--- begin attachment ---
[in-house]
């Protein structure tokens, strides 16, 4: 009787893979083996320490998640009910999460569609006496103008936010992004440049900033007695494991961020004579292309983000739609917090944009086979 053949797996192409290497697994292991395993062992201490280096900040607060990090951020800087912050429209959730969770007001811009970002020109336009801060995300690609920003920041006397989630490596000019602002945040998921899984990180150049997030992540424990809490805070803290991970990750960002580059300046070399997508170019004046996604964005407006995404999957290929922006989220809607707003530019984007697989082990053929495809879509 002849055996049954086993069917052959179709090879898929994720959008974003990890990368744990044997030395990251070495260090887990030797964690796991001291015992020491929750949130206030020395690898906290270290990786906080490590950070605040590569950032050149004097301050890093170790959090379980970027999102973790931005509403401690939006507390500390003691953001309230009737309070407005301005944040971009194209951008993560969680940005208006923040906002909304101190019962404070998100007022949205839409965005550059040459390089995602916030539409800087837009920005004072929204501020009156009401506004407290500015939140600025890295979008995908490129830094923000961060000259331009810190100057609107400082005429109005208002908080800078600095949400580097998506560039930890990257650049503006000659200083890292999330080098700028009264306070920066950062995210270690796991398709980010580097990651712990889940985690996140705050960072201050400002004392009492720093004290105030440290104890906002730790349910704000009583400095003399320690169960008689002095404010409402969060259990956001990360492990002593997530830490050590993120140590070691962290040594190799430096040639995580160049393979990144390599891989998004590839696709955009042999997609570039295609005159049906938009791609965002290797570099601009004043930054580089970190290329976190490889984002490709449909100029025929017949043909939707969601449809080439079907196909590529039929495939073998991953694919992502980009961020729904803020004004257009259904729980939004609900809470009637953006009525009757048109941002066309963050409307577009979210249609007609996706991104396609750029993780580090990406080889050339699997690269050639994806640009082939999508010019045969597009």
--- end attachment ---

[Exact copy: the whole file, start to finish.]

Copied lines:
[in-house]
């Protein structure tokens, strides 16, 4: 009787893979083996320490998640009910999460569609006496103008936010992004440049900033007695494991961020004579292309983000739609917090944009086979 053949797996192409290497697994292991395993062992201490280096900040607060990090951020800087912050429209959730969770007001811009970002020109336009801060995300690609920003920041006397989630490596000019602002945040998921899984990180150049997030992540424990809490805070803290991970990750960002580059300046070399997508170019004046996604964005407006995404999957290929922006989220809607707003530019984007697989082990053929495809879509 002849055996049954086993069917052959179709090879898929994720959008974003990890990368744990044997030395990251070495260090887990030797964690796991001291015992020491929750949130206030020395690898906290270290990786906080490590950070605040590569950032050149004097301050890093170790959090379980970027999102973790931005509403401690939006507390500390003691953001309230009737309070407005301005944040971009194209951008993560969680940005208006923040906002909304101190019962404070998100007022949205839409965005550059040459390089995602916030539409800087837009920005004072929204501020009156009401506004407290500015939140600025890295979008995908490129830094923000961060000259331009810190100057609107400082005429109005208002908080800078600095949400580097998506560039930890990257650049503006000659200083890292999330080098700028009264306070920066950062995210270690796991398709980010580097990651712990889940985690996140705050960072201050400002004392009492720093004290105030440290104890906002730790349910704000009583400095003399320690169960008689002095404010409402969060259990956001990360492990002593997530830490050590993120140590070691962290040594190799430096040639995580160049393979990144390599891989998004590839696709955009042999997609570039295609005159049906938009791609965002290797570099601009004043930054580089970190290329976190490889984002490709449909100029025929017949043909939707969601449809080439079907196909590529039929495939073998991953694919992502980009961020729904803020004004257009259904729980939004609900809470009637953006009525009757048109941002066309963050409307577009979210249609007609996706991104396609750029993780580090990406080889050339699997690269050639994806640009082939999508010019045969597009």